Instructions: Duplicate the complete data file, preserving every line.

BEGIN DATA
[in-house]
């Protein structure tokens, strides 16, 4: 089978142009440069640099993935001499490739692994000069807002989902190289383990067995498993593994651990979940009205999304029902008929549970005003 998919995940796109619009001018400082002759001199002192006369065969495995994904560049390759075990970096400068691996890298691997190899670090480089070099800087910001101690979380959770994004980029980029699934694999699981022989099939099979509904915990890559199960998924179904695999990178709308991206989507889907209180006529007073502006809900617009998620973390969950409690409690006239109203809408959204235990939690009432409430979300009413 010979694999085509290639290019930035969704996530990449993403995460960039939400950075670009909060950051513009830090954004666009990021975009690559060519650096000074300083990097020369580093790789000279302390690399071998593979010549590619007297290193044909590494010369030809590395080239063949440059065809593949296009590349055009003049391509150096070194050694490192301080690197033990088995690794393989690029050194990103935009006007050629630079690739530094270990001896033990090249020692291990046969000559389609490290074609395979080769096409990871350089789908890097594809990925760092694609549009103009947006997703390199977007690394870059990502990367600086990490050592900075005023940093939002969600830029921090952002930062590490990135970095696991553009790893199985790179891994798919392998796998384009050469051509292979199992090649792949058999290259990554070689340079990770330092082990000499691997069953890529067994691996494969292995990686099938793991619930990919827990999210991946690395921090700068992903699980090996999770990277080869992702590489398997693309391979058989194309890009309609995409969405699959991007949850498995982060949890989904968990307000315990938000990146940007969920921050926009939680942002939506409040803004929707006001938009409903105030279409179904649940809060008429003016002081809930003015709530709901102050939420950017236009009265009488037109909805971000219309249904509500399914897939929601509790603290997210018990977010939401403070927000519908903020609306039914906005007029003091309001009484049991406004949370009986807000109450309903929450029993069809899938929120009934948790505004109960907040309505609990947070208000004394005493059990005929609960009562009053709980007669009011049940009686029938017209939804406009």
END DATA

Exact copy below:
[in-house]
């Protein structure tokens, strides 16, 4: 089978142009440069640099993935001499490739692994000069807002989902190289383990067995498993593994651990979940009205999304029902008929549970005003 998919995940796109619009001018400082002759001199002192006369065969495995994904560049390759075990970096400068691996890298691997190899670090480089070099800087910001101690979380959770994004980029980029699934694999699981022989099939099979509904915990890559199960998924179904695999990178709308991206989507889907209180006529007073502006809900617009998620973390969950409690409690006239109203809408959204235990939690009432409430979300009413 010979694999085509290639290019930035969704996530990449993403995460960039939400950075670009909060950051513009830090954004666009990021975009690559060519650096000074300083990097020369580093790789000279302390690399071998593979010549590619007297290193044909590494010369030809590395080239063949440059065809593949296009590349055009003049391509150096070194050694490192301080690197033990088995690794393989690029050194990103935009006007050629630079690739530094270990001896033990090249020692291990046969000559389609490290074609395979080769096409990871350089789908890097594809990925760092694609549009103009947006997703390199977007690394870059990502990367600086990490050592900075005023940093939002969600830029921090952002930062590490990135970095696991553009790893199985790179891994798919392998796998384009050469051509292979199992090649792949058999290259990554070689340079990770330092082990000499691997069953890529067994691996494969292995990686099938793991619930990919827990999210991946690395921090700068992903699980090996999770990277080869992702590489398997693309391979058989194309890009309609995409969405699959991007949850498995982060949890989904968990307000315990938000990146940007969920921050926009939680942002939506409040803004929707006001938009409903105030279409179904649940809060008429003016002081809930003015709530709901102050939420950017236009009265009488037109909805971000219309249904509500399914897939929601509790603290997210018990977010939401403070927000519908903020609306039914906005007029003091309001009484049991406004949370009986807000109450309903929450029993069809899938929120009934948790505004109960907040309505609990947070208000004394005493059990005929609960009562009053709980007669009011049940009686029938017209939804406009």